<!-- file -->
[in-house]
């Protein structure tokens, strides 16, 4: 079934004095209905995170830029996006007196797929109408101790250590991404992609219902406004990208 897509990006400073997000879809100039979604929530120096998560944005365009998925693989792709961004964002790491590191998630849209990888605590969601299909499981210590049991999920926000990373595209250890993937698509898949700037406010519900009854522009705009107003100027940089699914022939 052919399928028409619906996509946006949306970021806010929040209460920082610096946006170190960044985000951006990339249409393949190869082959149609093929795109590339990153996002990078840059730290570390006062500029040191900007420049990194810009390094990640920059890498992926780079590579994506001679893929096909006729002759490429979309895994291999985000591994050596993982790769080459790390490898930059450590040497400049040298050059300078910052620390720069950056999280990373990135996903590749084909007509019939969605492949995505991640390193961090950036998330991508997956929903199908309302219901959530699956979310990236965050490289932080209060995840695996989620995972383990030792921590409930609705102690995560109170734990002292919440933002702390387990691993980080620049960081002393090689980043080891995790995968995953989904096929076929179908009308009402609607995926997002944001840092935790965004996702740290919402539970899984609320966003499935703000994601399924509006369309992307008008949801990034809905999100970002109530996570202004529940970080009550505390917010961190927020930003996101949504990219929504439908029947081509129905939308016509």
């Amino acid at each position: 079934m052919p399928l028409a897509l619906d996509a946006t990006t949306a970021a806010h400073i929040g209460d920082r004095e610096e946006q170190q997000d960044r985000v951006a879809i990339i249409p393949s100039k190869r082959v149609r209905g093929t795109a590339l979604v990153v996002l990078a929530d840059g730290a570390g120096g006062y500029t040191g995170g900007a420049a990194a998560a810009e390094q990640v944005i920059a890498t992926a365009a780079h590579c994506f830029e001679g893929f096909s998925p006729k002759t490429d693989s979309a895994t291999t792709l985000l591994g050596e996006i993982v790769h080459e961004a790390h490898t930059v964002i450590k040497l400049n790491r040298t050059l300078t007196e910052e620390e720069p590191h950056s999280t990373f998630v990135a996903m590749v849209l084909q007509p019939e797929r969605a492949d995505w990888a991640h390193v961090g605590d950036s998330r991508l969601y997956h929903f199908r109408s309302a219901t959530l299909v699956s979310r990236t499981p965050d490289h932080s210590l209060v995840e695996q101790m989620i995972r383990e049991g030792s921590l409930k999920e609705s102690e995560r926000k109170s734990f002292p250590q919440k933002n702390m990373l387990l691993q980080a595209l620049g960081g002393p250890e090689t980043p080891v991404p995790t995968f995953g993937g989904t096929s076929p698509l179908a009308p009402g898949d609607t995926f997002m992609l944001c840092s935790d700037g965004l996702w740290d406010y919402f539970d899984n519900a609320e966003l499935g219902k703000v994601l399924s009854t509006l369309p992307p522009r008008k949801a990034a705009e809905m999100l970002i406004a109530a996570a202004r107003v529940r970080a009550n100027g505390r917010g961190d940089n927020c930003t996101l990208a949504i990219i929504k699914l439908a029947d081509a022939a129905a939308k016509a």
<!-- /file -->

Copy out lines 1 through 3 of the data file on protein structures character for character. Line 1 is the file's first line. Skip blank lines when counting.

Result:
[in-house]
């Protein structure tokens, strides 16, 4: 079934004095209905995170830029996006007196797929109408101790250590991404992609219902406004990208 897509990006400073997000879809100039979604929530120096998560944005365009998925693989792709961004964002790491590191998630849209990888605590969601299909499981210590049991999920926000990373595209250890993937698509898949700037406010519900009854522009705009107003100027940089699914022939 052919399928028409619906996509946006949306970021806010929040209460920082610096946006170190960044985000951006990339249409393949190869082959149609093929795109590339990153996002990078840059730290570390006062500029040191900007420049990194810009390094990640920059890498992926780079590579994506001679893929096909006729002759490429979309895994291999985000591994050596993982790769080459790390490898930059450590040497400049040298050059300078910052620390720069950056999280990373990135996903590749084909007509019939969605492949995505991640390193961090950036998330991508997956929903199908309302219901959530699956979310990236965050490289932080209060995840695996989620995972383990030792921590409930609705102690995560109170734990002292919440933002702390387990691993980080620049960081002393090689980043080891995790995968995953989904096929076929179908009308009402609607995926997002944001840092935790965004996702740290919402539970899984609320966003499935703000994601399924509006369309992307008008949801990034809905999100970002109530996570202004529940970080009550505390917010961190927020930003996101949504990219929504439908029947081509129905939308016509």
């Amino acid at each position: 079934m052919p399928l028409a897509l619906d996509a946006t990006t949306a970021a806010h400073i929040g209460d920082r004095e610096e946006q170190q997000d960044r985000v951006a879809i990339i249409p393949s100039k190869r082959v149609r209905g093929t795109a590339l979604v990153v996002l990078a929530d840059g730290a570390g120096g006062y500029t040191g995170g900007a420049a990194a998560a810009e390094q990640v944005i920059a890498t992926a365009a780079h590579c994506f830029e001679g893929f096909s998925p006729k002759t490429d693989s979309a895994t291999t792709l985000l591994g050596e996006i993982v790769h080459e961004a790390h490898t930059v964002i450590k040497l400049n790491r040298t050059l300078t007196e910052e620390e720069p590191h950056s999280t990373f998630v990135a996903m590749v849209l084909q007509p019939e797929r969605a492949d995505w990888a991640h390193v961090g605590d950036s998330r991508l969601y997956h929903f199908r109408s309302a219901t959530l299909v699956s979310r990236t499981p965050d490289h932080s210590l209060v995840e695996q101790m989620i995972r383990e049991g030792s921590l409930k999920e609705s102690e995560r926000k109170s734990f002292p250590q919440k933002n702390m990373l387990l691993q980080a595209l620049g960081g002393p250890e090689t980043p080891v991404p995790t995968f995953g993937g989904t096929s076929p698509l179908a009308p009402g898949d609607t995926f997002m992609l944001c840092s935790d700037g965004l996702w740290d406010y919402f539970d899984n519900a609320e966003l499935g219902k703000v994601l399924s009854t509006l369309p992307p522009r008008k949801a990034a705009e809905m999100l970002i406004a109530a996570a202004r107003v529940r970080a009550n100027g505390r917010g961190d940089n927020c930003t996101l990208a949504i990219i929504k699914l439908a029947d081509a022939a129905a939308k016509a």